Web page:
The District Consumer Forum, Central Delhi, has recently imposed punitive damages of Rs.15 Lakhs on Emami, a leading personal and healthcare products manufacturer, after holding that its advertisements in relation to its men’s fairness cream ‘Fair and Handsome’ were misleading. Let’s take a closer look at the contentions of the parties, observations of the Court, and final order that was passed in the case.
The complainant alleged that he purchased ‘Fair and Handsome’ and used it as per directions for use mentioned on the labeling and packaging of the product, but it failed to show any result as claimed.
Referring to ‘Fair and Handsome’ advertisements issued by Emami, the complainant submitted that false claims and promises were made that the product provides fairness in just 3 weeks.
The complainant alleged that
- the product is not of the quality and potency as claimed, and is therefore ‘defective’.
- unfair trade practice was adopted for the purpose of promoting the sale, use and supply of the product including:
- Falsely representing that goods have characteristics, uses or benefits which such good does not have;
- Making a false and misleading representation concerning the need for and the usefulness of the product;
- Giving false and misleading facts about the said product;
- Making a false advertisement about the product.
Contending that the complaint was frivolous, Emami submitted that:
- ‘Fair and Handsome’ is a personal care product to keep the skin healthy;
- It provides protection and nourishment to the facial and neck skin – protection from UV Rays of the sun which causes darkening of the skin, and, nourishment which makes the skin soft and supple generally making it fairer;
- It is backed by scientific research, evaluation and quality control;
as such the advertisement is neither false nor misleading. The product has all the ingredients claimed in the advertisement and gives the desired results as promised.
Emami also disputed if the complainant had used the product for a period of three weeks as per directions. It submitted that no opinion of a dermatologist, or no expert report was filed by the complainant. In the absence of an expert report, provisions of Section 13(1)(c) of the Consumer Protect Act were not complied with. In contrast, Emami submitted about 8 test reports on its behalf in support of its submissions.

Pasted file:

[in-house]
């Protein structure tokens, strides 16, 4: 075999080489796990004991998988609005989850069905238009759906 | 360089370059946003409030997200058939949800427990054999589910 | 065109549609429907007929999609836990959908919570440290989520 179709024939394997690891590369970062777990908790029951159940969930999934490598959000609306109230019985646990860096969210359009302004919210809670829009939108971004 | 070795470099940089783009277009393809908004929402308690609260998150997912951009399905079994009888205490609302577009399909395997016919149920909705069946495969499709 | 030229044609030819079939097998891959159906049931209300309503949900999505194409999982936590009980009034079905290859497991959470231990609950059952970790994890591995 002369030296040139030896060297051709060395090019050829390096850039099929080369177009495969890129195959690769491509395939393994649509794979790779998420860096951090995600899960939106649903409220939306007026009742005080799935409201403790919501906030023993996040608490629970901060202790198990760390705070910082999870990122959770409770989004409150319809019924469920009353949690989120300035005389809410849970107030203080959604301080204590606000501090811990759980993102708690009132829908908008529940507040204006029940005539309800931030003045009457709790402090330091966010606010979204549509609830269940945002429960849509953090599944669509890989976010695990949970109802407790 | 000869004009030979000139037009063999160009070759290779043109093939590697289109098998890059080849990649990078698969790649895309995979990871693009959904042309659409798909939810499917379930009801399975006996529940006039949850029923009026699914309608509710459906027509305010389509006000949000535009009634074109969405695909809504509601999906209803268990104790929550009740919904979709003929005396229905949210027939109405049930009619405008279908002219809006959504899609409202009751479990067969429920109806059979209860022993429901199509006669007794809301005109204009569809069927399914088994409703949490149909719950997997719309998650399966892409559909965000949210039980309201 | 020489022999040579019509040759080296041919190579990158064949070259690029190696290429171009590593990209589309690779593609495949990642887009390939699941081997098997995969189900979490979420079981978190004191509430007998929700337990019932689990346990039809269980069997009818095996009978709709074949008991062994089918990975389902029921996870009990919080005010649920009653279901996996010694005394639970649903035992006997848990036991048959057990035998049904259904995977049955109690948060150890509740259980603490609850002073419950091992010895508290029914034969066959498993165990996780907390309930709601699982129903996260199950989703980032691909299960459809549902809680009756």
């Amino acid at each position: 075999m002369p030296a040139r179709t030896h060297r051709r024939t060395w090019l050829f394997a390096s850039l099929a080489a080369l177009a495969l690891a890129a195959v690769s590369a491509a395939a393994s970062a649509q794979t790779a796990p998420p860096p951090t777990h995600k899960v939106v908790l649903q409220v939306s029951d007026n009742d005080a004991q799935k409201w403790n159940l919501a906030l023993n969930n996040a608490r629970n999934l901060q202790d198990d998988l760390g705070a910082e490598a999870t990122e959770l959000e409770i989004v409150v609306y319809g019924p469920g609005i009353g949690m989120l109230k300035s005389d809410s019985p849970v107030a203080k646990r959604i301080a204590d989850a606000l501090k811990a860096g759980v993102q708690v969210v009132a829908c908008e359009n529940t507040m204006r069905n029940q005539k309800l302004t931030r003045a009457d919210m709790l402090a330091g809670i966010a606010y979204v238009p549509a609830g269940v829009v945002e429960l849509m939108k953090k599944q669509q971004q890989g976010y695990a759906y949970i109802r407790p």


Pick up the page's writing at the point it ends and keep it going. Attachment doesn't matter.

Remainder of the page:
Emami also submitted that no allegation that complainant suffered loss or injury because of the use of the product was made, and no compensation can be awarded to the complainant unless such loss or injury was established.
Observations and Rulings of the Court
Considering the material placed and submissions made by both parties, the Consumer Forum observed that the advertisements depict that
- by application of the product, the complexion of the user changes from dark to wheatish and from wheatish to fair
- use of the product for a period of 4 weeks will ensure fair complexion.
The Court observed that the advertisements therefore make a representation to the general public that by the use of the product they can achieve fair complexion. The Court felt that this presentation was in “direct contrast” with the defense taken by Emami in the case, wherein they had submitted that the use of the product improves the health and quality of skin by providing protection and nourishment to the facial and neck skin. The Court observed that no attempt was made on behalf of Emami to show and justify the advertisements which hold out a promise of the skin getting fairer by the use of the product.
The Court finally concluded that:
- The advertisements published by Emami make a misrepresentation to the public at large about the effectiveness of the product to change the complexion of the skin from dark to wheatish and from wheatish to fair. It therefore amounts to an unfair trade practice being adopted by Emami to sell its product.
- Emami is also guilty of deficiency in service as the product sold to him was found to be defective.
The order of the Consumer Forum is appealable, and it is very likely that Emami might appeal against the order. Hence, we may not have heard the last on this issue.
It is very likely that some observations and rulings of the Court¸ including the few given below, might be challenged:
- “The complainant has categorically stated that even though he uses the product as required, it had made no effect on his complexion which did not improve.”
It would appear that the Opposite Party has specifically contested this allegation of the complainant. It is not clear what evidence the complainant submitted to establish that he had been regularly using the product as per the directions, and that its usage made no difference. Hence the ruling of the Court that Emami is guilty of deficiency in service as the product sold to him was found to be defective could well be challenged by Emami.
- “No attempt has been made on behalf of the OP to show and justify the advertisements which hold out a promise of the skin getting fairer by the use of the product.”
Emami appears to have submitted that the product provides protection from UV Rays of the sun which causes darkening of the skin, and, nourishment which makes the skin soft and supple generally making it fairer. Emami has also submitted that the product has all the ingredients claimed in the advertisement and gives the desired results as promised, and placed reliance on test reports. It is not clear if the Court considered these reports, and rejected them for any specific reason.
While we may not have heard the last on this issue, the order is a significant reminder of the perils businesses could be exposed to by an incomplete representation of their products and/or services made by them. To avoid undesirable consequence, businesses need to ensure that every representation made by them about their products and services conforms to the relevant legal provisions.